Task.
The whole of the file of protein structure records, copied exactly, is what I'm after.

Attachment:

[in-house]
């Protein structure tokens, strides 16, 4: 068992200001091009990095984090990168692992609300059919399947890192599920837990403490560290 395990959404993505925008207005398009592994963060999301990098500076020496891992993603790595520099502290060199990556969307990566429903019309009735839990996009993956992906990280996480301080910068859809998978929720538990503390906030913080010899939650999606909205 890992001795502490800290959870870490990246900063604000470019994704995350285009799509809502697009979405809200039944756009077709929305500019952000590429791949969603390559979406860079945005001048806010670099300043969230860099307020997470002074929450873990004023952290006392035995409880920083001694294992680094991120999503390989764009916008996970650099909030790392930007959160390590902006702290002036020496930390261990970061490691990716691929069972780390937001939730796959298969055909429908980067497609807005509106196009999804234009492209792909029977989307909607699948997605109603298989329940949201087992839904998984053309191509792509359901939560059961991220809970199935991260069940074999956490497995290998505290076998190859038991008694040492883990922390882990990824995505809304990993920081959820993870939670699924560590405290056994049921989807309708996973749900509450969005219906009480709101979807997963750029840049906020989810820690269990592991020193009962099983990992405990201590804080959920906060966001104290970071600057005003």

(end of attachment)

[in-house]
């Protein structure tokens, strides 16, 4: 068992200001091009990095984090990168692992609300059919399947890192599920837990403490560290 395990959404993505925008207005398009592994963060999301990098500076020496891992993603790595520099502290060199990556969307990566429903019309009735839990996009993956992906990280996480301080910068859809998978929720538990503390906030913080010899939650999606909205 890992001795502490800290959870870490990246900063604000470019994704995350285009799509809502697009979405809200039944756009077709929305500019952000590429791949969603390559979406860079945005001048806010670099300043969230860099307020997470002074929450873990004023952290006392035995409880920083001694294992680094991120999503390989764009916008996970650099909030790392930007959160390590902006702290002036020496930390261990970061490691990716691929069972780390937001939730796959298969055909429908980067497609807005509106196009999804234009492209792909029977989307909607699948997605109603298989329940949201087992839904998984053309191509792509359901939560059961991220809970199935991260069940074999956490497995290998505290076998190859038991008694040492883990922390882990990824995505809304990993920081959820993870939670699924560590405290056994049921989807309708996973749900509450969005219906009480709101979807997963750029840049906020989810820690269990592991020193009962099983990992405990201590804080959920906060966001104290970071600057005003």